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Metrics

Metrics for evaluating machine translation


Metrics measure the quality of the output of a machine translation system.

Metrics are used to compare different machine translation systems.

The best known metric for machine translation is BLEU, a string-based automatic metric.

Table of contents
  1. Automatic evaluation metrics
    1. String-based metrics
    2. Machine learning-based metrics
  2. Human evaluation metrics
    1. Evolution
      1. Slide from Unbabel for AMTA 2022
  3. See also

Automatic evaluation metrics

Automatic quality metrics can be computed relatively quickly.

Automatic quality metrics are divided into string-based metrics and machine learning-based metrics.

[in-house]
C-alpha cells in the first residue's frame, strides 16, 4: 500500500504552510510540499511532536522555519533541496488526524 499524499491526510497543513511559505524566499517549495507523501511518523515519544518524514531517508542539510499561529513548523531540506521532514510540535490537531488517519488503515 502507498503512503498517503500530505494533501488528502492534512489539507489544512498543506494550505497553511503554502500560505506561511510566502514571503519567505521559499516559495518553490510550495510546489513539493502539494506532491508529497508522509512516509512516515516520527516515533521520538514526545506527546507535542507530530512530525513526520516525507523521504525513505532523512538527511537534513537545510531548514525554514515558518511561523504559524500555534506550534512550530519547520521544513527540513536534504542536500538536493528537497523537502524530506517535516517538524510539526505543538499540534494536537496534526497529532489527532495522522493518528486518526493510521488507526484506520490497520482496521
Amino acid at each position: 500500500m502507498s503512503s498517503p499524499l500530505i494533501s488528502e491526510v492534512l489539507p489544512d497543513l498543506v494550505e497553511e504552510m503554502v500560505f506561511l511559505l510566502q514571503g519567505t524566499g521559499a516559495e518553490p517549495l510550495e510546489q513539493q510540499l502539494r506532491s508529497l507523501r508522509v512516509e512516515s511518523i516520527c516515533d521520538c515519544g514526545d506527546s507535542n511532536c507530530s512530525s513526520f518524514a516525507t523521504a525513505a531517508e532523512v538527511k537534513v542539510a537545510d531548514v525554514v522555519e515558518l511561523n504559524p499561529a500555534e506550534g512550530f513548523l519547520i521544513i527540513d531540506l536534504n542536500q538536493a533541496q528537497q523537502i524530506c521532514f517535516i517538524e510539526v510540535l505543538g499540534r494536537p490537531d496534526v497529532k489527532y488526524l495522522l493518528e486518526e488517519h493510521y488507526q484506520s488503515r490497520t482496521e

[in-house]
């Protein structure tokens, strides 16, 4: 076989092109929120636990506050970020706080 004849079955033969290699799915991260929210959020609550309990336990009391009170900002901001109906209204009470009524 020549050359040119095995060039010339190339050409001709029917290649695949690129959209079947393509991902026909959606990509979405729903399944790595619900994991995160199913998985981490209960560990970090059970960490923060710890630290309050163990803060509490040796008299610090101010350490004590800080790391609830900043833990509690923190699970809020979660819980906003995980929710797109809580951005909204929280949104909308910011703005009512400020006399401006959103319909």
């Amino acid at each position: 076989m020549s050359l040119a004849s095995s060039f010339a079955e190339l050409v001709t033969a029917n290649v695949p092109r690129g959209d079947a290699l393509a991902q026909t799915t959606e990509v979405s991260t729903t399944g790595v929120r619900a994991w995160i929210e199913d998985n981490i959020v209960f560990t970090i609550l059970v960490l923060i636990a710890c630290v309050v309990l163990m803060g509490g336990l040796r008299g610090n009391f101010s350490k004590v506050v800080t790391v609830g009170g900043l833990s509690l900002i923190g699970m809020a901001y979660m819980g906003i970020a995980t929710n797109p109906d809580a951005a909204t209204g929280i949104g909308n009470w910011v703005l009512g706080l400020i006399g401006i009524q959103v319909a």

String-based metrics

String-based metrics generally measure the word or character distance between the target sentence and the reference translation.

Examples:

String-based are used in research papers and competitions because they are explainable and fair, and they can support any language pair.

But string-based metrics can punish translations that convey the correct meaning, and the scores cannot be compared across language pairs.

The scores generally do not correlate well with human evaluation scores when translation quality is high.

Machine learning-based metrics

Machine learning-based metrics use sentence embeddings to calculate the difference between the generated target sentence and the reference translation, or even between the target senternce and the source sentence.

Examples:

Machine learning-based metrics require a model that was trained on data with the source and target languages.

The score can correlate well with human evaluation scores.

But the scores are not explainable or fair, so they cannot be used in a research competition.

Human evaluation metrics

Human evaluation is the gold standard.

But human evaluation is slow, expensive and subjective.

Evolution

Slide from Unbabel for AMTA 2022

See also


Table of contents


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